IT IS difficult to square the pro-Brexit position taken by the Democratic Unionist Party with commonsense, foresight or even sanity.
Northern Ireland’s First Minister Arlene Foster has justified her party’s stance on the grounds that the deal struck by British Prime Minister David Cameron did not go far enough to secure fundamental reform of the EU.
In doing so, she has aligned herself and her party with UKIP leader Nigel Farage who is leading the campaign for Brexit, mostly on the grounds of migration to the UK from other EU states.
What neither Ms Foster nor the Leave campaign either in Northern Ireland or England seem to grasp is that a Brexit could very easily prompt the break-up of the United Kingdom itself. Scottish National Party leader Nicola Sturgeon has already said a Brexit vote would prompt fresh calls for a new referendum on breaking away from the rest of the UK.
That is why the Ulster Unionist Party is campaigning for the UK to stay in the EU. “If there is a Brexit but Scotland were to remain, how does the union survive?” said Mike Nesbitt, a former TV presenter and now leader of the UUP.
“As a unionist, I don’t want my prints on a button that Nicola Sturgeon might press to bring about the end of the United Kingdom.” His analysis is sensible. If the overall UK vote is to leave but Scotland votes to remain, the pressure for another referendum would be irresistible.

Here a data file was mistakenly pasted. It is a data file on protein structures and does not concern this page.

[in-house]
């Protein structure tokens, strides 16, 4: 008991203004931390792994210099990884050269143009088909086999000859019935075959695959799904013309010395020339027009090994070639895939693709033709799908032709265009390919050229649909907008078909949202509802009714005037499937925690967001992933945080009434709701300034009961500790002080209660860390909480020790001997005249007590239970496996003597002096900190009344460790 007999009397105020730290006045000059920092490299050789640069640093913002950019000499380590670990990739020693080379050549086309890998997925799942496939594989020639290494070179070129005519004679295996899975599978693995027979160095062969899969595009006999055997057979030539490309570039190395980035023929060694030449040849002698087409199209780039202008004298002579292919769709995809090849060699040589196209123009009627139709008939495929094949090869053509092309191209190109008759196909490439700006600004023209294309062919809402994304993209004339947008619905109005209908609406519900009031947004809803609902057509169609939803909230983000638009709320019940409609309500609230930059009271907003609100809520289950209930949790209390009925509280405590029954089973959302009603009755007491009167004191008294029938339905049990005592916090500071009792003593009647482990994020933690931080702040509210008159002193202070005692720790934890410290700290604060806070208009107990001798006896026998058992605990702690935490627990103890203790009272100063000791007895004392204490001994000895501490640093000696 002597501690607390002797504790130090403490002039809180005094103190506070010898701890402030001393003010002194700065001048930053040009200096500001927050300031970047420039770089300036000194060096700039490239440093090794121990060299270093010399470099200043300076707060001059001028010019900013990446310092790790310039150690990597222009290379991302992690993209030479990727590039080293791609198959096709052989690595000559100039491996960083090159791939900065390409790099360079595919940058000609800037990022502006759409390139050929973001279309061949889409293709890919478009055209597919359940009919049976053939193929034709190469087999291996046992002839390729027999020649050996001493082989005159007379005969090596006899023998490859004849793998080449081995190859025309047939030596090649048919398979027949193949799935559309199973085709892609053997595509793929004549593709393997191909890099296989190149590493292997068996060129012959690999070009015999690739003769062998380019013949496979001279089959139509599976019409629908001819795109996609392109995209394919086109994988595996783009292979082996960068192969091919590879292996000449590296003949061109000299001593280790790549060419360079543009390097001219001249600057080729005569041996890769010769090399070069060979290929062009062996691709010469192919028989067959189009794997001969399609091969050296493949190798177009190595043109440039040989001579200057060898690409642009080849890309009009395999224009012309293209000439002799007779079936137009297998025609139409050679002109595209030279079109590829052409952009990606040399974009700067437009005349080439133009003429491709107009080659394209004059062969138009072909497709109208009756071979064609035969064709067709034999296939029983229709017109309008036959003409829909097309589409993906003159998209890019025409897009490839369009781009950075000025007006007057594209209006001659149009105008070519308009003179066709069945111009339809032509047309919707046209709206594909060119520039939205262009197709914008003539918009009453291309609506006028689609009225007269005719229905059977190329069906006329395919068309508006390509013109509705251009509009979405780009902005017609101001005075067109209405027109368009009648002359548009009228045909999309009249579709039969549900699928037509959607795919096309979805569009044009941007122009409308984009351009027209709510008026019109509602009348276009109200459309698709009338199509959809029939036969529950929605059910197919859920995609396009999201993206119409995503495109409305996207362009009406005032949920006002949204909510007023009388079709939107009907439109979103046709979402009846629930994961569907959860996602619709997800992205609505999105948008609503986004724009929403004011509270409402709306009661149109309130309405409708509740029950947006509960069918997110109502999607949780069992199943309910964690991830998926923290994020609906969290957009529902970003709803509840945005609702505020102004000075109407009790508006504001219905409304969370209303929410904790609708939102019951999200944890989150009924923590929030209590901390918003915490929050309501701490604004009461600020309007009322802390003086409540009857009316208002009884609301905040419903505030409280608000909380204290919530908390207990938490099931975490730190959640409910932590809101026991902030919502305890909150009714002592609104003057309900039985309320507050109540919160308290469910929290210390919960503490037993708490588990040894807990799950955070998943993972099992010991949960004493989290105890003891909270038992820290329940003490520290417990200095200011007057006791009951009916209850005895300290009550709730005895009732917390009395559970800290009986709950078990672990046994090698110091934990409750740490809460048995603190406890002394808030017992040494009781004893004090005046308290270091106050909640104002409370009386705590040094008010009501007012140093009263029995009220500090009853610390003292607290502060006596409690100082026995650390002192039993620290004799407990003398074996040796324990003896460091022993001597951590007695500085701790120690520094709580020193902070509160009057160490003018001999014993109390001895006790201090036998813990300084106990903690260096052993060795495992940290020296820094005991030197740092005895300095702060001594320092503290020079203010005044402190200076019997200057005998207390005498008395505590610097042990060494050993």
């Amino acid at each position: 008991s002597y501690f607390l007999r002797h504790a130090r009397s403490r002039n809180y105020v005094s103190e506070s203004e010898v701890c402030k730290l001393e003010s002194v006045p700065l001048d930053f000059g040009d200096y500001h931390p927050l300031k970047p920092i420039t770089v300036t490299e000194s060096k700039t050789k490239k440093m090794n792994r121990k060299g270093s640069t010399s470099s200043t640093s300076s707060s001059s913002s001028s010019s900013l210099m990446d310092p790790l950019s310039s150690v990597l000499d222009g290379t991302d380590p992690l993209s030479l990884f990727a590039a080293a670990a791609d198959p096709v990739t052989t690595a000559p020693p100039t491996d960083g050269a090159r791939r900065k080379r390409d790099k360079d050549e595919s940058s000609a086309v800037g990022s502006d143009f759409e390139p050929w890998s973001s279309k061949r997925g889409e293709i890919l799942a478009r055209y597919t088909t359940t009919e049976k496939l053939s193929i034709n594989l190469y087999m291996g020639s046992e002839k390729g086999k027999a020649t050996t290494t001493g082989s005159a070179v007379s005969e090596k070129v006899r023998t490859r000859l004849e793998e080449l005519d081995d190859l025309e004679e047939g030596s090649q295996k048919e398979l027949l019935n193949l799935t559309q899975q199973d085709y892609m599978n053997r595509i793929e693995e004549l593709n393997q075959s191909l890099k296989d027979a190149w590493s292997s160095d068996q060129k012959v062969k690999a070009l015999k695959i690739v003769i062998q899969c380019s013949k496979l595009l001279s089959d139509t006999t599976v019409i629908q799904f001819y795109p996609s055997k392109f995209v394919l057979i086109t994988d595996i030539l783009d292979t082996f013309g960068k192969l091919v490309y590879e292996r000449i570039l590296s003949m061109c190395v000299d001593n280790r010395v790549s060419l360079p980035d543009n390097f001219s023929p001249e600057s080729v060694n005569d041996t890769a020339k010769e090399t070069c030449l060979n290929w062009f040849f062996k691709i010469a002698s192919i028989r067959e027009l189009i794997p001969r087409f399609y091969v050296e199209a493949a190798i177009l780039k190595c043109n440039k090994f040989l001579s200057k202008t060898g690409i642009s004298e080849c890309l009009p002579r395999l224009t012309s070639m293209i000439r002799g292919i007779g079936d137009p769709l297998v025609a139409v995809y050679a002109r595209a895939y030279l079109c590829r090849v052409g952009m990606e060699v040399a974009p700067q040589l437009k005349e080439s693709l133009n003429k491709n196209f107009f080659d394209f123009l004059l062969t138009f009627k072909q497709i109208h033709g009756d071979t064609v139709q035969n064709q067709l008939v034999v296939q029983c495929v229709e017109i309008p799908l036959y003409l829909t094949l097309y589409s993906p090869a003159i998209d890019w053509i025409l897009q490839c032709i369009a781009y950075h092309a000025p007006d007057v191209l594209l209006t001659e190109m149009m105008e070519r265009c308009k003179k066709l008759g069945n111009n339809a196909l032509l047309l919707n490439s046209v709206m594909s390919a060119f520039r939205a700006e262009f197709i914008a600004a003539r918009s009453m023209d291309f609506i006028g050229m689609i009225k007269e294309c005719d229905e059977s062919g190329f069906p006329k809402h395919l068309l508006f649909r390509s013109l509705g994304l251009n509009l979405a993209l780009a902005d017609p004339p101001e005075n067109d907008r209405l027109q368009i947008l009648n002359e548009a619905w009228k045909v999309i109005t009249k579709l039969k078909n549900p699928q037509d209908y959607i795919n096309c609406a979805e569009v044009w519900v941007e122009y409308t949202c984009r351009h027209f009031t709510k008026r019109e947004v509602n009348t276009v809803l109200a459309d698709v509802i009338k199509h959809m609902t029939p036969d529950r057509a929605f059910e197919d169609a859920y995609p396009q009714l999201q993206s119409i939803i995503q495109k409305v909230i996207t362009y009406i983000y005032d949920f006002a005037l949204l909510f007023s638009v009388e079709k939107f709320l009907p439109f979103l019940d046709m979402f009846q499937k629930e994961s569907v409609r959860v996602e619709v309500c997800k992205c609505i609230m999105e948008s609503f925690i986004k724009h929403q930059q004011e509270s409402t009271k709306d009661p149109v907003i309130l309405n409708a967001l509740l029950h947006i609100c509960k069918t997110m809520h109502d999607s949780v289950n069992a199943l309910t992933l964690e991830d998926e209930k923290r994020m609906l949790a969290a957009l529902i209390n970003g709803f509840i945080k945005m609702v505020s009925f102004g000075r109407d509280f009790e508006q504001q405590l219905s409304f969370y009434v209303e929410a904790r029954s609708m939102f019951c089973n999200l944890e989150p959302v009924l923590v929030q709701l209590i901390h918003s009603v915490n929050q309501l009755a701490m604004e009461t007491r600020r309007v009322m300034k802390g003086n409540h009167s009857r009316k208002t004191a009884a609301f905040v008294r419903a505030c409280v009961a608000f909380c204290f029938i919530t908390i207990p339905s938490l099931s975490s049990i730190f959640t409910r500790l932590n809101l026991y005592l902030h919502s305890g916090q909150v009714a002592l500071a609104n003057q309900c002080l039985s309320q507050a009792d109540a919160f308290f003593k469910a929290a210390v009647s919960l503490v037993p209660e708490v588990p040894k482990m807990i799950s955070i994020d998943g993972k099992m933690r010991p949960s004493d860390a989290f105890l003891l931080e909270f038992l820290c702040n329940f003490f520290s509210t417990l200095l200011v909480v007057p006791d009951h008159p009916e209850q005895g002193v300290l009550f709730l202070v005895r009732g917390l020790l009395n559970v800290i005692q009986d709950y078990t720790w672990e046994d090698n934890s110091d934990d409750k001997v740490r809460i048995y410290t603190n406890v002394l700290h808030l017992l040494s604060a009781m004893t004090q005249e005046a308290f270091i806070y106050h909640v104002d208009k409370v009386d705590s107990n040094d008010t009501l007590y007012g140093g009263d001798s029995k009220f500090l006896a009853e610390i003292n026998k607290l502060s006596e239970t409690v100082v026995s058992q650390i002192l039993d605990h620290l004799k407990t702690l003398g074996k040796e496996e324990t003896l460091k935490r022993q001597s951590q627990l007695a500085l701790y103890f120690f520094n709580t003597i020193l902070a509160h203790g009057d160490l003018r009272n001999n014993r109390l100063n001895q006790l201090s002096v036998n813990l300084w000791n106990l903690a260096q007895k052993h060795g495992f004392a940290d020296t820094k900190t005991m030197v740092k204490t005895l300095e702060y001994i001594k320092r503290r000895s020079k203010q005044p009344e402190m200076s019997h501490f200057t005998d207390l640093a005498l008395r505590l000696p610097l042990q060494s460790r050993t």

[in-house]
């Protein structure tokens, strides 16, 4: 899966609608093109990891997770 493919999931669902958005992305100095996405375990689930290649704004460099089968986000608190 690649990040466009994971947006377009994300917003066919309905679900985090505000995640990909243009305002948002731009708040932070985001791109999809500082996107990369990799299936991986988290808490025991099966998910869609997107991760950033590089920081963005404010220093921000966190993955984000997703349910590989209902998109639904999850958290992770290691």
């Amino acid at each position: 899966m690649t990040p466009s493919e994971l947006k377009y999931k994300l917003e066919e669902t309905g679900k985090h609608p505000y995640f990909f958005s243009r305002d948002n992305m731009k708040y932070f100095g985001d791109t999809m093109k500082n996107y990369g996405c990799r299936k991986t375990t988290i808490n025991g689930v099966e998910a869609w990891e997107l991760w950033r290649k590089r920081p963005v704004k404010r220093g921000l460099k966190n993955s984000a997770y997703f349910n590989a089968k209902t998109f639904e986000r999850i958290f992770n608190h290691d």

The position of Sinn Féin is as ironic as that of the DUP. It is campaigning vigorously for Britain to remain within the EU. As a party that campaigned against virtually every EU treaty, Sinn Féin now finds itself promoting its virtues and, in doing so, offering the best chance for the preservation of the UK as a political entity.
Although a political union for more than 300 years, the glue that has kept the UK in existence has been largely economic.
In a new book, Scotland’s leading historian TM Devine analyses his country’s fractious relationship with England, ever since the union of the two countries in 1707. It was the rise of the British Empire and the extent to which Scotland benefited from international trade as a result that ensured the union’s survival. By contrast, membership of the UK was economically disastrous for most of Ireland, resulting in the Great Famine within 50 years of the Act of Union.
The only part of the island to benefit was the industrial heartland in the North but the Republic is now far more prosperous than the North and the southern economy is 12 times its size, with annual exports of €90 billion compared to €6bn.
That makes Northern Ireland the poor relation in the UK and hugely dependent on a £7 bn (€8.9bn) annual subvention from the British Treasury.
While Britain currently pays £12b a year to Brussels, it gets half that back in grants. If the vote is for Brexit and Scotland decides to leave the UK, the position of Northern Ireland could become untenable, especially if English taxpayers come to realise that Northern Ireland was costing them more than the EU.
© Irish Examiner Ltd. All rights reserved